Largely because of changes in diet and lifestyle, the highly-developed super-power the United States has plunged into a deadly crisis where 30% of the natural deaths are instances of children dying before their parents.
Sri Lanka needs to be cautious of subtle moves whereby vested interests are trying to push us to follow or ape the US or western models of food and nutrition. This is similar to the calamity where we are now getting western experts to advise us on irrigation, forgetting or ignoring the fact that some 2000 years ago King Parakramabahu developed irrigation marvels such as the Parakrama Samudra and hundreds of wewas when the ancestors of the western experts were probably still on trees.
In Sri Lanka also we are reading an increasing number of obituaries where people are dying in their late 40s or early 50s while their parents are still alive. Changes in diet and lifestyle, air and water pollution and the regular intake of an increasing number of western medicinal drugs are known to be among the reasons why more people are falling sick more often, hospitals have become more crowded than market places and medicine itself to a large extent has become big business.
Before we go too far and it is too late, Sri Lanka needs to change its attitude and approach on these and related issues. Government media need to be utilized more to educate the people on such issues, instead of indulging in a continuing diet of propaganda at public expense for the ruling alliance.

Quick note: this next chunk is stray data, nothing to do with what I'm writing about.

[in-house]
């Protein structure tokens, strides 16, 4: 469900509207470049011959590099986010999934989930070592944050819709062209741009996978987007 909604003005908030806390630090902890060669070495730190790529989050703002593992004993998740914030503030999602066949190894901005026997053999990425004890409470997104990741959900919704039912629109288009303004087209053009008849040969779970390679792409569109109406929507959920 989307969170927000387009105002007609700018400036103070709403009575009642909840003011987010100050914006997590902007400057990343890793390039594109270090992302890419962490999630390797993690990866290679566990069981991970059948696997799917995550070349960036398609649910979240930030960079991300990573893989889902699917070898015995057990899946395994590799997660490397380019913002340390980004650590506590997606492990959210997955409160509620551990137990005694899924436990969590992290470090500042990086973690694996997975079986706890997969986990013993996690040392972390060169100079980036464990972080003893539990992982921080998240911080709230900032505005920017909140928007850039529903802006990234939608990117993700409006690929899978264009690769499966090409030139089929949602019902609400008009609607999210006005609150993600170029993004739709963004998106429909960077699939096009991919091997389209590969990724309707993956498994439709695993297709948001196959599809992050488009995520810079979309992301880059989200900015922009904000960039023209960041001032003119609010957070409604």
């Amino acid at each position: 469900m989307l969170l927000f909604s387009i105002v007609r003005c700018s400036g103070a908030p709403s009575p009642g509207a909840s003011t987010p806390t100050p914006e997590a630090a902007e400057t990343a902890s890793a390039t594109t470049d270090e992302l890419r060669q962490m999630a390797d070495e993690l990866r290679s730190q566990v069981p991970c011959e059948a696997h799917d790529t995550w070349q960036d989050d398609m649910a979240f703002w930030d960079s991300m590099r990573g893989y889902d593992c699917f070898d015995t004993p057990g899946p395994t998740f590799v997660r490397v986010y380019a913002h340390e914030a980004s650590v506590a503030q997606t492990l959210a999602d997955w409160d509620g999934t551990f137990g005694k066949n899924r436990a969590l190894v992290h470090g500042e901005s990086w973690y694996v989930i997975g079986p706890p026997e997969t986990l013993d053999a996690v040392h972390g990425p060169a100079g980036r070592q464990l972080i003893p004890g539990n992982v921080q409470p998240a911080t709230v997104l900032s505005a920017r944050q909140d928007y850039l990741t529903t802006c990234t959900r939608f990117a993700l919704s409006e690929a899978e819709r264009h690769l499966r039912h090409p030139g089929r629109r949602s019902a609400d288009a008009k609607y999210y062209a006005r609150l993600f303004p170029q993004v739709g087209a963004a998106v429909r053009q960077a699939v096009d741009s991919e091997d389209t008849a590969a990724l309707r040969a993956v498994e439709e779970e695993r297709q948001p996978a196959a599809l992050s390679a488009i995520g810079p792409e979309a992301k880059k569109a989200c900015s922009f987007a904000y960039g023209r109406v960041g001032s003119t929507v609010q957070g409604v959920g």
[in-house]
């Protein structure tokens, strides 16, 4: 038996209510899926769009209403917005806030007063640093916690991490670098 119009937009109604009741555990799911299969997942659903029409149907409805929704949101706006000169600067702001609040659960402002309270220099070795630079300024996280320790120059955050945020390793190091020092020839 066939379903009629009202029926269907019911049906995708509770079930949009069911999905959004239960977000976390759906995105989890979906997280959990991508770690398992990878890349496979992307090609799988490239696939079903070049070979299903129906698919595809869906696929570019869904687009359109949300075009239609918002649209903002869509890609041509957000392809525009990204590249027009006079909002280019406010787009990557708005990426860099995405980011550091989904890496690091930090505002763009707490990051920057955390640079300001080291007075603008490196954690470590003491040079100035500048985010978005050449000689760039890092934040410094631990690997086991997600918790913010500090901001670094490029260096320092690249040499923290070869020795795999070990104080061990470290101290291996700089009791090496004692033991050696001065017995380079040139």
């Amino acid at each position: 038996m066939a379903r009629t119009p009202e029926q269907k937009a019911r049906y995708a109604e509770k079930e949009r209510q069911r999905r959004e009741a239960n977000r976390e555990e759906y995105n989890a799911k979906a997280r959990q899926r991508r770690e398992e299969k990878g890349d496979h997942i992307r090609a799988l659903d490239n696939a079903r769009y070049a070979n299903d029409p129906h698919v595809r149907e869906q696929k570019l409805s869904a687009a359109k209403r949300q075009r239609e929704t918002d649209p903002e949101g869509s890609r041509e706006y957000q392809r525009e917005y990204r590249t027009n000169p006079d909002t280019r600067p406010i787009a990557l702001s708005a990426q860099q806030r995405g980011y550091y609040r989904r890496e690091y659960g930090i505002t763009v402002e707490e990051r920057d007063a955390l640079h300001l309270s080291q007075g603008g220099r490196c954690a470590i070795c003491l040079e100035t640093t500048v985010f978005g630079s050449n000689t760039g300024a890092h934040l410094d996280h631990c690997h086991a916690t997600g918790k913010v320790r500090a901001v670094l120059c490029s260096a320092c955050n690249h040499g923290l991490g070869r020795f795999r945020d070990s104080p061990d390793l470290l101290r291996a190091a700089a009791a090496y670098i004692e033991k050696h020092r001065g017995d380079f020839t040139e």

For instance, Sri Lanka has been blessed with more than hundred nourishing varieties of vegetables and fruits besides rice and grains such as chick peas, green gram and cowpea. If the people are given the proper awareness, they could have a Sri Lankan diet at affordable prices and with little by way of negative side effects. When this happens, we could also stop the import of shiploads of food, some of which are unfit for human consumption though they are promoted as five-star items.
The latest move in the food area is disturbing. For thousands of years our farmers have worked hard to give us good varieties of rice and Sri Lanka was known as the rice bowl of Asia. Even now we are self-sufficient in rice. Last week President Mahinda Rajapaksa donated a large stock of rice to the World Food Programme (WFP) for distribution among hungry people in poor countries.
But now new legislation, known as the Seed Act is to be introduced. The root of these moves is that our farmers will be forced to buy so-called fortified or high-yielding seeds from transnational food or agri-business corporations. Those genetically-modified seeds may give a bigger first harvest, but the side-effects of the fortified rice are not known. Worse still, our farmers will have to continue buying seed paddy from the TNCs and may end up in mud holes as slaves of those foreign companies. A famous author once said our farmers, when the mud was washed off their backs were fit to be kings. But we are now trying to turn them into pawns of TNCs.
Instead of indulging in such jugglery or devilry, the better natural way in the highest national interest would be to promote organic farming of rice and other food items. This may seem to be the more difficult way and the benefits will come on a long-term basis, but most nature-friendly and people-friendly agriculture and nutrition experts say it is certainly the better way for the common good of our people. Besides giving our people nutritious Sri Lankan food at affordable prices, Sri Lanka will be able to save millions of dollars in foreign exchange by curbing the import of agro-chemicals and junk foods. On this issue, Indian physicist Vandana Shiva has written a famous book titled, “The stolen harvest”. Sri Lanka may be close to that calamity.